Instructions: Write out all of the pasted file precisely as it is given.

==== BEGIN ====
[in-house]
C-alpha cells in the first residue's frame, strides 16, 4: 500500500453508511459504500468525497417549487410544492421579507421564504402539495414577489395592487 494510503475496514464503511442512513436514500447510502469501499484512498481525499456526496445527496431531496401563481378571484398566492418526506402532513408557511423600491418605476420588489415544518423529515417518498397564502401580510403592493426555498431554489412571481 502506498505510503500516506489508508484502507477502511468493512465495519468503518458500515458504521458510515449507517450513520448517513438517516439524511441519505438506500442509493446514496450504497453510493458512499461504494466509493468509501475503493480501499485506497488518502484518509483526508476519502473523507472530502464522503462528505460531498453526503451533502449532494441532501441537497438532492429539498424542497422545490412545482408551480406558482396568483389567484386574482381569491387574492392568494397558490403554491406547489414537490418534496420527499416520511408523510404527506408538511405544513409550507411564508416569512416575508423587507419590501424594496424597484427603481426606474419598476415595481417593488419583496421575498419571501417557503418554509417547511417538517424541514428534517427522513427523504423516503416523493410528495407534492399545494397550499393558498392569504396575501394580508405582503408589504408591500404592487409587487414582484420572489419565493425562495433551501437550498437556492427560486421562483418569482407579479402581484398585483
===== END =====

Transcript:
[in-house]
C-alpha cells in the first residue's frame, strides 16, 4: 500500500453508511459504500468525497417549487410544492421579507421564504402539495414577489395592487 494510503475496514464503511442512513436514500447510502469501499484512498481525499456526496445527496431531496401563481378571484398566492418526506402532513408557511423600491418605476420588489415544518423529515417518498397564502401580510403592493426555498431554489412571481 502506498505510503500516506489508508484502507477502511468493512465495519468503518458500515458504521458510515449507517450513520448517513438517516439524511441519505438506500442509493446514496450504497453510493458512499461504494466509493468509501475503493480501499485506497488518502484518509483526508476519502473523507472530502464522503462528505460531498453526503451533502449532494441532501441537497438532492429539498424542497422545490412545482408551480406558482396568483389567484386574482381569491387574492392568494397558490403554491406547489414537490418534496420527499416520511408523510404527506408538511405544513409550507411564508416569512416575508423587507419590501424594496424597484427603481426606474419598476415595481417593488419583496421575498419571501417557503418554509417547511417538517424541514428534517427522513427523504423516503416523493410528495407534492399545494397550499393558498392569504396575501394580508405582503408589504408591500404592487409587487414582484420572489419565493425562495433551501437550498437556492427560486421562483418569482407579479402581484398585483